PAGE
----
Everyone who’s ever tried a bottle of Robertson Winery Chenin Blanc knows that, dollar per ounce, this South African white is a great buy. If you’re lucky enough to live in Quebec, where it’s sold in a three-litre box, the savings are even more impressive on this dry, balanced, bright, high-acid white that’s born to be enjoyed with soft cheese and fatty fish. (3L; $32.90; SAQ 12989160)

Green box of wine featuring a photo of a glass of white wine and a bottle of wine. (Photo: Robertson Winery)

California’s Bota Box is a bit of a game-changer, since it’s widely available across Canada, offers quite a few options, varietal-wise, and, well, we’ve never tried one we didn’t like. Case in point: Bota Box Pinot Grigio, a lively, perfectly dry wine with citrus and stone fruit notes. (3L; $39.99; BC Liquor 628099; also available, at varying prices, in Saskatchewan, Manitoba Liquor, Newfoundland, and private stores in Alberta)

Rosé boxed wine picks

We have to hand it to Arrogant Frog Pays D’Oc Rosé for being one of the best boxed pinks we’ve ever had the pleasure of trying. This French wine has got all the lovely berries and melon you want in this style of wine, but none of the sweetness or perfumish aromas that a lot of budget-friendly rosés have. We drank it with smash burgers and it was great. (3L; $34.99; BC Liquor 56273; also available at private stores in Alberta.)

Pink box of wine with graphics of cartoon frogs. (Photo: Arrogant Frog)

That said, the next pink wine we tried was also very good. Fielding Long Weekend Wine Co. 2019 Rosé is crisp and vibrant, with a touch of ripe cherry and citrus zest. It’s amazing with pizza and snack foods and, just like with Fielding Winery’s white, it’s made with Niagara grapes—a lot of Ontario boxed wine is a blend of imported wine and Canadian. ($49.95, only available direct from the winery)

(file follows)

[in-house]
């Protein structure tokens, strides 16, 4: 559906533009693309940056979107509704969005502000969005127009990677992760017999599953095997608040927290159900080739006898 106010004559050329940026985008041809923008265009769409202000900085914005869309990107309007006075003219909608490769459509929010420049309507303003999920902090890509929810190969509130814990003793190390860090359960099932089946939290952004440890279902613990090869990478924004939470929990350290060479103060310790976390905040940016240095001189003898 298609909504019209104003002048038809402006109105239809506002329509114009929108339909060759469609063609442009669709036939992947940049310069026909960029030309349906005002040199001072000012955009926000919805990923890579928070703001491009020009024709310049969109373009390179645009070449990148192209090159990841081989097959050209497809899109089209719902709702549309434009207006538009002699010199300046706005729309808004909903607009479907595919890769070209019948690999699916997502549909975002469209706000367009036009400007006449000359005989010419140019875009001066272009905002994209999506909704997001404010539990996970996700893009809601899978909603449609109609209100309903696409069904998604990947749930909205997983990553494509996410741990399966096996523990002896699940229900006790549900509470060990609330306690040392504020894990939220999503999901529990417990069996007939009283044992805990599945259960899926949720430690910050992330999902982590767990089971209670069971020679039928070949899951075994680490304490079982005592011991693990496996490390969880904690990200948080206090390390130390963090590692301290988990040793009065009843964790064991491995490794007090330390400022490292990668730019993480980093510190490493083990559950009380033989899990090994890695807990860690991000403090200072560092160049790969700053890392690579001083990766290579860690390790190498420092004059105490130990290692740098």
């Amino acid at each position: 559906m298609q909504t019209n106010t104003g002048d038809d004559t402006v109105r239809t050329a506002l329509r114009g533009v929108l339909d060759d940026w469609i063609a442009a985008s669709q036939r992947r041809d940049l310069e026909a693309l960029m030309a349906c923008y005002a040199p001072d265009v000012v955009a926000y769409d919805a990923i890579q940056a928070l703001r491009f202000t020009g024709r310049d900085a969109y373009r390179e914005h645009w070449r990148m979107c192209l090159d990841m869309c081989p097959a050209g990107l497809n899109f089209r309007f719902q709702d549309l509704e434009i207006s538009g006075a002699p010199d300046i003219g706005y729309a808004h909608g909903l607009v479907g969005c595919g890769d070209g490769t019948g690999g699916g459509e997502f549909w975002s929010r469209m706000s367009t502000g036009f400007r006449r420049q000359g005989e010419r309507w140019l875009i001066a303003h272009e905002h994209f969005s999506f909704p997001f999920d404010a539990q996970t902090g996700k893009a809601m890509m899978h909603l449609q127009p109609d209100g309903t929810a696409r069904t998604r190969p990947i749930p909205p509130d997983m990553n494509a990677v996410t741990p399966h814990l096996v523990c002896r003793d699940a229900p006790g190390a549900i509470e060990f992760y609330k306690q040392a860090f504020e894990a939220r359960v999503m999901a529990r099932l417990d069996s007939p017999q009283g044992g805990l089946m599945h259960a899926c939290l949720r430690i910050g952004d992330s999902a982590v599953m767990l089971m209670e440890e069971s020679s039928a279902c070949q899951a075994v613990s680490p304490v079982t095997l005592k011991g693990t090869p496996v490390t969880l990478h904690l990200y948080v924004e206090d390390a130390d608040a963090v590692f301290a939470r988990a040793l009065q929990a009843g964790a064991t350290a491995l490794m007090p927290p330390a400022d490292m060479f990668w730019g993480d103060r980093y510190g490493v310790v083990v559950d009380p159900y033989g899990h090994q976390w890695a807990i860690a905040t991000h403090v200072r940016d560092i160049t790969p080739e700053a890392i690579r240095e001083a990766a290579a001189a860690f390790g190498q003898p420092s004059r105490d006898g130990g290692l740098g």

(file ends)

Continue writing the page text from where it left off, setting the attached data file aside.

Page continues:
Box of wine with an illustration of a yellow van and cursive writing that says, "Long Weekend". (Photo: Long Weekend Wine Co.)

Red boxed wine picks

We had a healthy level of skepticism about the idea of using a BIB wine for the classic pairing of steak and California Cab, but Bota Box Cabernet Sauvignon came through. It’s a solid, uncomplicated expression with enough fruit and backbone to hold its own against a grass-fed striploin —the ultimate test, really. (3L; $43.00; LCBO 492363, also available in Manitoba, Quebec, Newfoundland and at private stores in Nova Scotia.)


We tried Fielding Long Weekend Wine Co. 2019 Cabernet with the steak, too, and it was quite good but, being a little light in the body, chicken or pork chops are a slightly better match. (3L; $49.95; only available at the winery)

The only other bag-in-box in Ontario made with local grapes that we’re aware of is D’Ont Poke the Bear Red VQA, a project that helps fund the Friends First Foundation, which promotes awareness about anti-bullying initiatives in Toronto schools. The wine is made with Baco Noir, a hybrid grape that grows well in Ontario, but can be a bit of a bully with a pungent, rustic flavour profile. The winemakers have dealt with the Baco challenge by blending with Cabernet to smooth out the rough edges of this punchy grape. (3L $44.95; LCBO 18412)

Neutral coloured box of wine with red label and illustration of a bear wearing an eye-patch. (Photo: D'ont Poke The Bear)

There’s nothing as reliable as a good tempranillo from Spain, like Radio Boka, a fruity red that tastes a little like blackberry jam with vanilla and spice, ideal for pouring (and drinking) with tacos or veggie lasagne. (3L; $40.10 LCBO 491118; also available in Manitoba and Saskatchewan)

We just can’t say enough good things about Bota Box Old Vine Zinfandel, which is easily one of the best boxed wines we’ve tried. It’s a rich and full-bodied zin from California, with plenty of stone fruit and pepper, like a cherry pie with a tiny hint of spice, an excellent example of a boxed wine that is actually quite a bit better than many bottles of zinfandel we’ve tried. (3L; $39.99 at BCLiquor 720532; also available in Manitoba)


Originally published in 2021, updated in 2022.